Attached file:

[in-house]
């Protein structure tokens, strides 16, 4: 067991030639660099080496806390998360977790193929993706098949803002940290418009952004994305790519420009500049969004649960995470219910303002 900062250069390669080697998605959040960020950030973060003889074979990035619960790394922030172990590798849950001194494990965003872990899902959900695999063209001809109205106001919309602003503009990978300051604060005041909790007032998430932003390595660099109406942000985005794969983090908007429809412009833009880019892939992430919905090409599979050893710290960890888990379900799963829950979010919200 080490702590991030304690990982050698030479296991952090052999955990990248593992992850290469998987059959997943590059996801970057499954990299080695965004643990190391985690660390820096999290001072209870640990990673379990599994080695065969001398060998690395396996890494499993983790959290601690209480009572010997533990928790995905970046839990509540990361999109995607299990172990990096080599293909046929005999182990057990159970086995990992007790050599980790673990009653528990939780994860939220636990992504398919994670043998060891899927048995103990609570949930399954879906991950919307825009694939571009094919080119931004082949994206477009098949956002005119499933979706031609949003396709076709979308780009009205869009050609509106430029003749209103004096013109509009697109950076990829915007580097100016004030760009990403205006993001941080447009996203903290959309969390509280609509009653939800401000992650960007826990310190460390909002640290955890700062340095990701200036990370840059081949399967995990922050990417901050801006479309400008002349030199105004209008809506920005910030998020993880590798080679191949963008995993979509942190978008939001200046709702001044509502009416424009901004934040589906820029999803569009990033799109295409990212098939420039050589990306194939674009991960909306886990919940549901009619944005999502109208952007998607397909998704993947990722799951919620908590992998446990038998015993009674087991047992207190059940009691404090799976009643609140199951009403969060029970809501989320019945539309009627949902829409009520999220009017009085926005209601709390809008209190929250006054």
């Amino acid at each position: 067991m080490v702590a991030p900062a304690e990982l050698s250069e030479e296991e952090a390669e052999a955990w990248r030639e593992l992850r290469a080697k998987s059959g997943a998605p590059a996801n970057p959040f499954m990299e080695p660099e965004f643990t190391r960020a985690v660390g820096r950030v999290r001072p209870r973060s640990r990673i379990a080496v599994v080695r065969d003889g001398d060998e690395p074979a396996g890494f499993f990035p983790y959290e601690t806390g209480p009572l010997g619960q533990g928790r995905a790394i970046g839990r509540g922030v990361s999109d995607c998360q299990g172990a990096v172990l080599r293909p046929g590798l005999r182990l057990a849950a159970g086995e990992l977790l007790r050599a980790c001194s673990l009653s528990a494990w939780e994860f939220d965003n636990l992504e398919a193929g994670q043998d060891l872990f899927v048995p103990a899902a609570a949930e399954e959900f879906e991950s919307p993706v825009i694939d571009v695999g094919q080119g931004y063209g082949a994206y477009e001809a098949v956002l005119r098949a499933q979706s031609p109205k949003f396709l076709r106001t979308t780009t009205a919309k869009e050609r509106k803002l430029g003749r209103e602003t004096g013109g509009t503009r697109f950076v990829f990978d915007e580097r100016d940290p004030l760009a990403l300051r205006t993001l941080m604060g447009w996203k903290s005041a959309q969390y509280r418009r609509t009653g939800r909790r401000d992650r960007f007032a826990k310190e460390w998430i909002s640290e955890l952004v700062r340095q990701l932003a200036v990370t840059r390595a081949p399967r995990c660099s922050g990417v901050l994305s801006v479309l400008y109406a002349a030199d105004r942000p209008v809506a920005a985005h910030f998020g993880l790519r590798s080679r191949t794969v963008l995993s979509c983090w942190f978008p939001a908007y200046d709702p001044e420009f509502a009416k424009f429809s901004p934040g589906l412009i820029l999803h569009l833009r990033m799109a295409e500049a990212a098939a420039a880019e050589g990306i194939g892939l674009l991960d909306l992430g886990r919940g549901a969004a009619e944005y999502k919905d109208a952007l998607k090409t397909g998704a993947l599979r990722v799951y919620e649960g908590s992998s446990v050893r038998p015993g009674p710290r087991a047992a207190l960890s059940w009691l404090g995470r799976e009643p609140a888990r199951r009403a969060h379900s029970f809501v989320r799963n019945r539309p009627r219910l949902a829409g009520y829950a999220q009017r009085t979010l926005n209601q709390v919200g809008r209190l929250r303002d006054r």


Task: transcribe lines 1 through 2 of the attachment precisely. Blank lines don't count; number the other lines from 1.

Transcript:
[in-house]
């Protein structure tokens, strides 16, 4: 067991030639660099080496806390998360977790193929993706098949803002940290418009952004994305790519420009500049969004649960995470219910303002 900062250069390669080697998605959040960020950030973060003889074979990035619960790394922030172990590798849950001194494990965003872990899902959900695999063209001809109205106001919309602003503009990978300051604060005041909790007032998430932003390595660099109406942000985005794969983090908007429809412009833009880019892939992430919905090409599979050893710290960890888990379900799963829950979010919200 080490702590991030304690990982050698030479296991952090052999955990990248593992992850290469998987059959997943590059996801970057499954990299080695965004643990190391985690660390820096999290001072209870640990990673379990599994080695065969001398060998690395396996890494499993983790959290601690209480009572010997533990928790995905970046839990509540990361999109995607299990172990990096080599293909046929005999182990057990159970086995990992007790050599980790673990009653528990939780994860939220636990992504398919994670043998060891899927048995103990609570949930399954879906991950919307825009694939571009094919080119931004082949994206477009098949956002005119499933979706031609949003396709076709979308780009009205869009050609509106430029003749209103004096013109509009697109950076990829915007580097100016004030760009990403205006993001941080447009996203903290959309969390509280609509009653939800401000992650960007826990310190460390909002640290955890700062340095990701200036990370840059081949399967995990922050990417901050801006479309400008002349030199105004209008809506920005910030998020993880590798080679191949963008995993979509942190978008939001200046709702001044509502009416424009901004934040589906820029999803569009990033799109295409990212098939420039050589990306194939674009991960909306886990919940549901009619944005999502109208952007998607397909998704993947990722799951919620908590992998446990038998015993009674087991047992207190059940009691404090799976009643609140199951009403969060029970809501989320019945539309009627949902829409009520999220009017009085926005209601709390809008209190929250006054």